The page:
After its initial launch date of last October slipped and slipped, Pottermore eventually went live to all on the morning of 14 April. Over the next two weeks, the site's chief executive Charlie Redmayne said it received 22m visits from 7m unique users, and over a billion page impressions, with the average user staying on the site for 25 minutes, and visiting 47 pages.
Open-source textbooks, long considered a promising way to cut costs but still not widely used, could become more readily available and easily vetted as a University of Minnesota project expands.
Minnesota launched an online catalog of open-source books last month and will pay its professors $500 each time they post an evaluation of one of those books. (Faculty members elsewhere are welcome to post their own reviews, but they won’t be compensated.) Minnesota professors who have already adopted open-source texts will also receive $500, with all of the money coming from donor funds.
To be fair, there are similarities between the past, present and future of the book. Books have always been one of the purest points of intersection between form and function. The proper form of the time (parchment to paper to pixels) has had limited to no impact on the proper function (reading) throughout its history.
We’ve seen, time and again, that form follows function.
However, right now, a debate is raging about form — and the debate is seriously misguided.
The Kindle Owners’ Lending Library now features over 145,000 books to borrow for free, including over 100 current and former New York Times Best Sellers.  With traditional library lending, the library buys a certain number of eBook copies of a particular title. If all of those are checked out, readers have to get on a waiting list. For popular titles like Harry Potter, the wait can sometimes be months. With the Kindle Owners’ Lending Library, there are no due dates, books can be borrowed as frequently as once a month, and there are no limits on how many people can simultaneously borrow the same title—so readers never have to wait in line for the book they want.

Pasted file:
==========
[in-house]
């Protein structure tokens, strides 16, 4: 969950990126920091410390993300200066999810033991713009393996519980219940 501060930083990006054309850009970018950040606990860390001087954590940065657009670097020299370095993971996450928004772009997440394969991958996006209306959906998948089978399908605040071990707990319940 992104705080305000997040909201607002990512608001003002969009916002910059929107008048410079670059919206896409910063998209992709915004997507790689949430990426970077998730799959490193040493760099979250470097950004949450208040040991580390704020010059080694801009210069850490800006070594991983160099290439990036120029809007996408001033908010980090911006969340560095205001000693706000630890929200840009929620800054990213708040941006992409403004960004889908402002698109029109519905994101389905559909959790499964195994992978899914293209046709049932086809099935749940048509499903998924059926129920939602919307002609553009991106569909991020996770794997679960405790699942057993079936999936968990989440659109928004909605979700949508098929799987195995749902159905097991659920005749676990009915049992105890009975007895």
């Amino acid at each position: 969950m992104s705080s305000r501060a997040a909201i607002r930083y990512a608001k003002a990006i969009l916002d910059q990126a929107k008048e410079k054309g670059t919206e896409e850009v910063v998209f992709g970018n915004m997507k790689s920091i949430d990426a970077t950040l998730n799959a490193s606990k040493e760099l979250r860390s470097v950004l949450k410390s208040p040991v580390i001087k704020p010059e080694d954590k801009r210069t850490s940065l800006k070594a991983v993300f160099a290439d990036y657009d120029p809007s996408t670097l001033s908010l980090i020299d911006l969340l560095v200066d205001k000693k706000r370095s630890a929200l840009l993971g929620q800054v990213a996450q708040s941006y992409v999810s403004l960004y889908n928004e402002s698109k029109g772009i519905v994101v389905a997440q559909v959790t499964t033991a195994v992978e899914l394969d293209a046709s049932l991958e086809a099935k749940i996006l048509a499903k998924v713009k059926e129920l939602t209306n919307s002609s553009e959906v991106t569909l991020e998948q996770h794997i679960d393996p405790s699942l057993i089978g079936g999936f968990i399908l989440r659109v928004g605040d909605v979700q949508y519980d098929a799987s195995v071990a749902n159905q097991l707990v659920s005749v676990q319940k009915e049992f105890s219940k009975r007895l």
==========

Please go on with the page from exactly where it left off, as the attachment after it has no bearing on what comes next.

New York Times E-Book Best Sellers

A version of this list appears in the May 20, 2012 issue of The New York Times Book Review. Rankings reflect sales for the week ending May 5, 2012.

E-Book Fiction

1.                      FIFTY SHADES OF GREY, by E. L. James
2.                      FIFTY SHADES DARKER, by E. L. James
3.                      FIFTY SHADES FREED, by E. L. James
4.                      THE LAST BOYFRIEND, by Nora Roberts
5.                      DEADLOCKED, by Charlaine Harris

E-Book Nonfiction

1.                      THE PASSAGE OF POWER, by Robert A. Caro
2.                      HARD MEASURES, by Jose A. Rodriguez Jr. and Bill Harlow
3.                      MANHUNT, by Peter L. Bergen
4.                      THE POWER OF HABIT, by Charles Duhigg
5.                      _____ MY DAD SAYS, by Justin Halpern

Wall Street Journal E-Book Best Sellers (Week Ended May 6)

Nonfiction E-Books
TITLE
AUTHOR / PUBLISHER
THIS WEEK
LAST
WEEK
After Midnight in the Garden of Good and Evil
1
Marilyn Bardsley/RosettaBooks
The Passage of Power
2
New
Robert A. Caro/Knopf Doubleday Publishing Group
Hard Measures
3
New
Jose A. Rodriguez Jr. with Bill Harlow/Threshold Editions
Manhunt
4
New
Peter L. Bergen/Crown Publishing Group
Act Like a Lady, Think Like a Man
5
1
Steve Harvey/HarperCollins
The Power of Habit
6
7
Charles Duhigg/Random House
S— My Dad Says
7
Justin Halpern/HarperCollins
Unbroken
8
10
Laura Hillenbrand/Random House
Let's Pretend This Never Happened
9
3
Jenny Lawson/Penguin Group
Camera Boy
10
Fred Minnick/L&R Publishing

Fiction E-Books
TITLE
AUTHOR / PUBLISHER
THIS WEEK
LAST
WEEK
Fifty Shades of Grey
1
1
E.L. James/The Writer's Coffee Shop Publishing House
Fifty Shades Darker
2
2
E.L. James/Knopf Doubleday Publishing Group
Fifty Shades Freed
3
3
E.L. James/Knopf Doubleday Publishing Group
The Last Boyfriend
4
New
Nora Roberts/Penguin Group
Deadlocked
5
New
Charlaine Harris/Penguin Group
Mockingjay
6
4
Suzanne Collins/Scholastic
Catching Fire
7
5
Suzanne Collins/Scholastic
The Kane Chronicles, Book 3: The Serpent's Shadow
8
New
Rick Riordan/Disney Book Group
Insurgent
9
New
Veronica Roth/HarperCollins
The Hunger Games
10
6
Suzanne Collins/Scholastic